FARMINGTON, Conn.--(BUSINESS WIRE)--Researchers from Azitra, Inc., in collaboration with independent, nonprofit biomedical research institution The Jackson Laboratory (JAX), have demonstrated the feasibility of engineering a commensal bacterium to deliver a key therapeutic protein to the skin. Azitra will be presenting results from the joint research showing the successful genetic engineering of the common skin bacterium, Staphylococcus epidermidis, to produce high levels of functional LEKTI protein, a protease inhibitor involved in regulating the rate of skin loss. The company has designated the engineered LEKTI-expressing S. epidermidis strain as AZT-02, and the research team, including Julia Oh, Ph.D., a skin microbiome expert at JAX has also shown that engineered S. epidermidis efficiently colonizes skin in both wild type mice and in a mouse model of broken skin. Applied topically, AZT-02 offers the prospect for continuous and cost-effective delivery of functional LEKTI to the skin offering the potential to treat the severe genetic skin disease Netherton syndrome (NS).
The new research will be presented on April 10 by Travis Whitfill, MPH, founder and Chief Scientific Officer of Azitra as an oral presentation entitled, “Engineering the Microbiome to Treat Netherton Syndrome, a Rare Skin Disease” at the Keystone Symposia on Skin Health and Disease, held from April 8-11, 2019 in Hannover, Germany.
S. epidermidis is a normal constituent of the skin microbiome, and on its own has been shown to help maintain healthy skin by improving the water and lipid content of the skin, decreasing inflammation, promoting tissue repair, and suppressing the levels of undesirable bacteria, including Staphylococcus aureus. Azitra’s core technology combines these characteristics of S. epidermidis with the added ability of delivering therapeutic proteins to the skin. This dual action aims to correct underlying skin defects and address the challenges of dysbiosis to treat complicated skin diseases.
“Azitra has developed a proprietary strain of S. epidermidis with an aim of using this bacterium as a platform for the treatment of skin diseases,” said Mr. Whitfill. “While this organism has the potential for use on its own to help maintain skin health, we are also developing it to serve as a unique delivery system for the cost-efficient production and topical delivery of important therapeutic proteins. These proteins are targeted to treat serious skin disorders. The work presented today clearly demonstrates the feasibility of this approach for the efficient, topical delivery of LEKTI to the skin. The strain, AZT-02, has the potential to be used as a treatment for Netherton syndrome, which is a rare genetic skin disease with no available treatment options.”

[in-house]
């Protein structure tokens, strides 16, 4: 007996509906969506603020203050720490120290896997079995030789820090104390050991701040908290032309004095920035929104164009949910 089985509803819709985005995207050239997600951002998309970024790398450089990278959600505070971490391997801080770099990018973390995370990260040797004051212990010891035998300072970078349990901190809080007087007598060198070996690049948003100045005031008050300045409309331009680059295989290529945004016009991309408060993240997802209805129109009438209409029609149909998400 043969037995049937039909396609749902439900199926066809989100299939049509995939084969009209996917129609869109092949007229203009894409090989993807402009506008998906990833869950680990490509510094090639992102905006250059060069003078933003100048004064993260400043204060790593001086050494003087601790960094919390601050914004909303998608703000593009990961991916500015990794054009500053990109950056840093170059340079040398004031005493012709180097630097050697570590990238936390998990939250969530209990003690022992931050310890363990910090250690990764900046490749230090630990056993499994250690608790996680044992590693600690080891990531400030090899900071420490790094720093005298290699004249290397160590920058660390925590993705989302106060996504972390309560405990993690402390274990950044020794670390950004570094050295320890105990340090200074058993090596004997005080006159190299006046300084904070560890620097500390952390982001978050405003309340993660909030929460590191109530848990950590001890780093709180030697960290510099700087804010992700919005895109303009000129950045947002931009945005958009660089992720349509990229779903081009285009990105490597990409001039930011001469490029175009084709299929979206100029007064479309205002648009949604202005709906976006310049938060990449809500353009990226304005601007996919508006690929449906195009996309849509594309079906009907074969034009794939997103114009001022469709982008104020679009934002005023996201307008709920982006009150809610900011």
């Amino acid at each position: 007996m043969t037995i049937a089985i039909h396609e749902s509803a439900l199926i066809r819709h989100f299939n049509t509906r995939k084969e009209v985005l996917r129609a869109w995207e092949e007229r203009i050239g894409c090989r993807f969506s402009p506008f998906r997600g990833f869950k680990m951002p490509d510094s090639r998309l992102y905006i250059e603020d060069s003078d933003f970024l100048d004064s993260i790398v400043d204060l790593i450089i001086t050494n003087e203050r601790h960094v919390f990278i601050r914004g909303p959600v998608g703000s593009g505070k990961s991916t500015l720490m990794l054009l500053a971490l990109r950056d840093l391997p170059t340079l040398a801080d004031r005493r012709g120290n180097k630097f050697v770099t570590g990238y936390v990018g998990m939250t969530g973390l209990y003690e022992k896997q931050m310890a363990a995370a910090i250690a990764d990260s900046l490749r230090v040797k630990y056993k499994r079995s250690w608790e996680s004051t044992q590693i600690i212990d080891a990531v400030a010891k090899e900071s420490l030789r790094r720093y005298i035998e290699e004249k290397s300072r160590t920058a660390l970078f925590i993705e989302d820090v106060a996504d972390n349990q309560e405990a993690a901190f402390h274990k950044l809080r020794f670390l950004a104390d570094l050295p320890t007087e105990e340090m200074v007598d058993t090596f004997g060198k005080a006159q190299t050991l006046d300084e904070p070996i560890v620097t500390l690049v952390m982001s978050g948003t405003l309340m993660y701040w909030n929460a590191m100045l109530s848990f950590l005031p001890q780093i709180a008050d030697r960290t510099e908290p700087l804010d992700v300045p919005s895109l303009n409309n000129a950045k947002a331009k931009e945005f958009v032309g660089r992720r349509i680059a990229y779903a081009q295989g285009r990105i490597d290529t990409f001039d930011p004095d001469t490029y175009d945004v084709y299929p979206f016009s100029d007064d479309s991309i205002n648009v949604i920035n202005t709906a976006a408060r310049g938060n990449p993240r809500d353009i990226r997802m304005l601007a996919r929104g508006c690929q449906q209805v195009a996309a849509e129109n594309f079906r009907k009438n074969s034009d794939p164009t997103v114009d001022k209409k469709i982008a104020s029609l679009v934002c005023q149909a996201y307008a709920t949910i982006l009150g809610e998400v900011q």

NS is a genetic disorder affecting 1 in 200,000 children, caused by mutations in the SPINK5 gene that is responsible for making the LEKTI (lympho-epithelial Kazal-type related inhibitor) protein. LEKTI’s function is to inhibit protease enzymes in the skin that facilitate the shedding of skin cells. When LEKTI is absent (in severe cases) or has reduced activity (due to a more minor genetic defect), excess shedding occurs, and the skin is sensitive, open, red, and scaly. This is accompanied by a disruption of the skin’s barrier function, dehydration, and potential exposure to allergens, infectious agents, toxic chemicals and other environmental hazards. Complications of NS are frequent, and newborns with the disorder are at risk of becoming dehydrated and developing skin infections or sepsis, which can be threatening. There are currently few treatment options for NS.
“We have shown with this research that our proprietary strain of S. epidermidis can be engineered for the delivery of therapeutic proteins and can efficiently colonize both healthy and diseased skin,” said Mr. Whitfill. “Azitra is now planning further studies to evaluate the efficacy of AZT-02 for the potential treatment of NS. The company is also investigating other indications—such as atopic dermatitis—for additional therapeutic uses with this platform of delivering therapeutic proteins by a commensal skin organism.”
This study was supported by a grant from the National Institutes of Health (National Institute of Allergy and Infectious Diseases and National Institute of Arthritis and Musculoskeletal and Skin Diseases), the National Science Foundation, and Breakout Labs.
Azitra, Inc. is a clinical-stage biotechnology company combining the power of the microbiome with cutting-edge genetic engineering to treat skin disease. The company was founded in 2014 by scientists from Yale University and works with world-leading scientists in dermatology, microbiology, and genetic engineering to advance its consumer health and pharmaceutical programs to treat atopic dermatitis, dry skin, cancer therapy associated skin rashes and targeted orphan indications. For more information visit http://www.azitrainc.com.
About The Jackson Laboratory
The Jackson Laboratory (www.jax.org) is an independent, nonprofit biomedical research institution with more than 2,200 employees. With a mammalian genetics institute as its headquarters campus in Bar Harbor, Maine, it has a genomic medicine institute in Farmington, Conn. and production facilities in Sacramento, Calif., and Ellsworth, Maine. Its mission is to discover precise genomic solutions for disease and empower the global biomedical community in the shared quest to improve human health. For more information, please visit www.jax.org.